Signs & Symptoms of a Bad Coil High Voltage Wire

by Ian Kelly
itstillruns article image
Stockbyte/Stockbyte/Getty Images

Ignition cables deliver high-voltage current from the ignition coil to the spark plugs on older engines fitted with distributors. Although the engine will still run if one of the wires between the distributor and the plugs produces an intermittent fault, it will deliver less power or die altogether if the wire leading from the coil to the center of the distributor goes bad. There are three basic types of ignition cable designed to suppress radio frequency interference, and each type is prone to failure after extended use. If you suspect a bad coil-to-distributor wire, there are two main symptoms to look for.

Symptom 1

If the engine stops and starts erratically while driving, or if it cuts out altogether and refuses to restart, you may have a bad wire between the coil and the distributor. Constant movement, caused by engines vibration and the wire's tendency to flex slightly, fatigues the wire's central core. This sometimes causes an eventual break in the core close to the crimped end. Although the two halves may still make contact most of the time, they lose contact at odd intervals when the wires vibrate. This leads to eventual failure caused by a high-voltage arc leaping across the minute gap. To isolate the fault, turn the ignition key on without attempting to start the engine and then remove the distributor cap. Ensure that the points are open and adjust a multimeter to the volts setting. Touch one probe to the insulated side of the points and the other to the engine block. If you get a reading close to 12 volts, have an assistant wiggle the cable between the coil and the distributor while monitoring the readout. If it fluctuates, the cable is defective and must be replaced.

Symptom 2

If the engine starts normally, then runs erratically once you accelerate, apart from low engine compression or a bad fuel system, the problem is most likely an electrical fault caused by cable deterioration between the coil and the distributor. Remove one of the spark plug leads. Insert the tip of a thin insulated screwdriver into the end of the plug boot so that it makes contact with the inner plug spring clip. Hold the lead in one hand and the insulated handle in the other -- do not touch the screwdriver shaft and keep your body away from the car to prevent a dangerous high-voltage shock. Move the shaft close to the head of a suitable grounded bolt on the engine. Play close attention to the gap between the screwdriver and the bolt and have an assistant crank the engine by three or four revolutions with the ignition key. A powerful blue spark should leap across the gap. If it is a weak yellow color, either the coil is faulty or you have a bad coil to distributor cable.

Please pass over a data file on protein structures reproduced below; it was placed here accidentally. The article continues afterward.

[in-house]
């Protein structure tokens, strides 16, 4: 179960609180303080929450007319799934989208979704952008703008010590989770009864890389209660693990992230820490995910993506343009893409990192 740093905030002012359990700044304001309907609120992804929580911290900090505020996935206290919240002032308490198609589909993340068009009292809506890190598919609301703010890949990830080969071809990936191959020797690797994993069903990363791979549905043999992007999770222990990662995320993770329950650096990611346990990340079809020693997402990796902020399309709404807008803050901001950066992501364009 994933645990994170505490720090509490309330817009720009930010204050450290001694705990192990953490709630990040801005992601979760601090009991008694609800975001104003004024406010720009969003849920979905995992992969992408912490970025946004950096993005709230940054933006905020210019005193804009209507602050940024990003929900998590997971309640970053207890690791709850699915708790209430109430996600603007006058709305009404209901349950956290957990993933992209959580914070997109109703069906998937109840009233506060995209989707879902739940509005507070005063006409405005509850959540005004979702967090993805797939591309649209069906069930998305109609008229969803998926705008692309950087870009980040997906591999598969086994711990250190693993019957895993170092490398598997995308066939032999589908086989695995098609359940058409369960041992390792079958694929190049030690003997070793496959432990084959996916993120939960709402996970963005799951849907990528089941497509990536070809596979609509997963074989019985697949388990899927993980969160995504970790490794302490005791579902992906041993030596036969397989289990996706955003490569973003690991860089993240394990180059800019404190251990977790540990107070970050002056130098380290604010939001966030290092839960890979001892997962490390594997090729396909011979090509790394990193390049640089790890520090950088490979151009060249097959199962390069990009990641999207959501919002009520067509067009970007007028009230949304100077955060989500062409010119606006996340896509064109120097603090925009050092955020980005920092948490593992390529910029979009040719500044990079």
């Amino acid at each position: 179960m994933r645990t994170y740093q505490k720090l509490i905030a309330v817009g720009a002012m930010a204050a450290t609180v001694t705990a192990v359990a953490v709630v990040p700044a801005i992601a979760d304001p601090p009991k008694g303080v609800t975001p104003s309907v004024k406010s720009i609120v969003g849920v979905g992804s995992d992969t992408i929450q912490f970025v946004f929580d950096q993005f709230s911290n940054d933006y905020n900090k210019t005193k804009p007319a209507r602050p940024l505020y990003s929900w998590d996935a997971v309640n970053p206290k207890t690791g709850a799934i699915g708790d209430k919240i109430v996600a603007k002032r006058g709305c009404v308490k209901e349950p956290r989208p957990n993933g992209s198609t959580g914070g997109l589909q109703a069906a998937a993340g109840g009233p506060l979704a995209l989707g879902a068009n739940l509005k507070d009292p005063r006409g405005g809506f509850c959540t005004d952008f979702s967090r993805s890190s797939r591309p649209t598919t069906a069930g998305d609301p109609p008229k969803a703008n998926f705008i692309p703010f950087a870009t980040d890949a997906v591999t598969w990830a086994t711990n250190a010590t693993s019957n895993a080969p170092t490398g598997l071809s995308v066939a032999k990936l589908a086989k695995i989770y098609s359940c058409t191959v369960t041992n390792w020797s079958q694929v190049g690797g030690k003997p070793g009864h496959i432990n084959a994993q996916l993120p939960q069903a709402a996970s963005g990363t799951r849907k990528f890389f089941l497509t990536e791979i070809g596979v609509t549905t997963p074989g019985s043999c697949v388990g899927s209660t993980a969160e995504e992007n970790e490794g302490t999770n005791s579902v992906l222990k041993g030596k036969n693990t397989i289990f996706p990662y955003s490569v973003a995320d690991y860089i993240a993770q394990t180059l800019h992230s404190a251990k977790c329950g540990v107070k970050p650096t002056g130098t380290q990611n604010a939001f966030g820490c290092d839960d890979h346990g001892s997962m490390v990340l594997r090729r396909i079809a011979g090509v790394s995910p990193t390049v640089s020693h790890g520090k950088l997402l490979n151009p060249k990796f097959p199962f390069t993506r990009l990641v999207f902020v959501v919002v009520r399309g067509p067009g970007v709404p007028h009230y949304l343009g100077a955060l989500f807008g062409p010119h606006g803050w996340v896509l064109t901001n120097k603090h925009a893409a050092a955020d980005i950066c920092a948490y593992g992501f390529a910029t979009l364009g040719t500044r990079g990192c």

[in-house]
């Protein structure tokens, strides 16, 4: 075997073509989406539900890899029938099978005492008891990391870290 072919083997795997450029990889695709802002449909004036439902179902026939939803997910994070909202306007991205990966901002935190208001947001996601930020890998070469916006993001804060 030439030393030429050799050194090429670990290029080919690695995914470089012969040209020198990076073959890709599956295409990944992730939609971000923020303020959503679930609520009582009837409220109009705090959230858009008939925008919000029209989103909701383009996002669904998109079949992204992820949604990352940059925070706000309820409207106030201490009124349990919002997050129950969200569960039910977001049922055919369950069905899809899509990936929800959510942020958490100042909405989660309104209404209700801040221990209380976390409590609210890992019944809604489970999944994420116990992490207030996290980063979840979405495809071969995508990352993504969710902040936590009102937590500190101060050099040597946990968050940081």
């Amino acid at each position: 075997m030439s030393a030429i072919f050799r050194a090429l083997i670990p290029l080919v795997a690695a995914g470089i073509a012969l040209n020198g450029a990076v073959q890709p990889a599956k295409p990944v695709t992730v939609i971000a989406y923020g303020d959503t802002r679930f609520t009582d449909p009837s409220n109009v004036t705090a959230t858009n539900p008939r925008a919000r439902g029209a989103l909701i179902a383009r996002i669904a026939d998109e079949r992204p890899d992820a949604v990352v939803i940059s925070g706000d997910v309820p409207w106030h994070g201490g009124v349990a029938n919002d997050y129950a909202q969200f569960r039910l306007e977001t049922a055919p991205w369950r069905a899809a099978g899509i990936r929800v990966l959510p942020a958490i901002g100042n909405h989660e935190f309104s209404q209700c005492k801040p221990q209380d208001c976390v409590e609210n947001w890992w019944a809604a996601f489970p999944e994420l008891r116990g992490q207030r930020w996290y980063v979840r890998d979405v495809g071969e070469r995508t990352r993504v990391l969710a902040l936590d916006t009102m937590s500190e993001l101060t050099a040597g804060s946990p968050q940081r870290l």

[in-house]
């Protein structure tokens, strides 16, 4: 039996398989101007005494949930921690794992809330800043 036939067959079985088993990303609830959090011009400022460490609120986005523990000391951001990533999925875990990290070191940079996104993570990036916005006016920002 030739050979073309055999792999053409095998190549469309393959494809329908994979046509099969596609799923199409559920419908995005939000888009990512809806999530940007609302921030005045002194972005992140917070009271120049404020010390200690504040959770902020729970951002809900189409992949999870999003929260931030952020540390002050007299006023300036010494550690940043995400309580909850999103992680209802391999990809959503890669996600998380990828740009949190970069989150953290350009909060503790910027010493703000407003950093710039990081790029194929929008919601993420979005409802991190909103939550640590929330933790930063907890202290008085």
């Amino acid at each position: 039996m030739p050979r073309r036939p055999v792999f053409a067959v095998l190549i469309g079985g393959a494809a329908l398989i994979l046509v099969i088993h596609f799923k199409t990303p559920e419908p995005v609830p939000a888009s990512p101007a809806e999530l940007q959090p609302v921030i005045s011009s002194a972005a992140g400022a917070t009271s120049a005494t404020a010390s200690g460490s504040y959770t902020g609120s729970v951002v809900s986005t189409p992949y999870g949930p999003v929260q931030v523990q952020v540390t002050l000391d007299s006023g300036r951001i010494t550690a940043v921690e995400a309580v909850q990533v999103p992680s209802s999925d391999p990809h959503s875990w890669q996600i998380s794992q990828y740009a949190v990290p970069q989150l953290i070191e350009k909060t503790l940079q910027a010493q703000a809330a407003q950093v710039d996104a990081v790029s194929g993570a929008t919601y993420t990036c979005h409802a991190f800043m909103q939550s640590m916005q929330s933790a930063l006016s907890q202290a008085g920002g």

Distributed Resistance Wire

Distributed resistance cables are equipped with a stranded fiberglass core impregnated with a latex-based graphite to provide the maximum amount of radio frequency suppression while providing excellent electrical conductivity. Although the internal resistance is relatively low, the core still generates between 3,000 and 12,000 ohms per foot of cable -- and that electrical resistance generates heat. After extended use, this heat breaks down the latex bond holding the graphite particles together, causing greater resistance, a misfiring engine, and eventual failure. This type of cable should be replaced every three or four years.

Fixed Resistor Wire

Fixed resistor wires have a core made of copper and, sometimes, multiple steel strands. To provide RFI suppression, a fixed resistor is fitted inside each spark plug boot. Of the three wire types, a fixed resistor wire has the highest fatigue-related failure rate as described under the “Symptoms 1” heading. Fixed resistor wires should be replaced every two years of regular use to prrevent roadside breakdowns.

Inductance Wire

Inductance wires have a core made from copper/nickel alloy to provide maximum conductivity. The core itself is wound with a spiral of extra thin wire of the same alloy, which creates an RFI-inhibiting magnetic field. Apart from durability and its RFI suppressing qualities, inductance wire only generates approximately 500 ohms of resistance per foot. This means that less current is needed to provide a healthy spark across the plug electrodes. Although cable failure on this type is relatively rare, the copper/nickel alloy is also subjected to possible fatigue as described under the “Symptoms 1” heading.

More Articles

article divider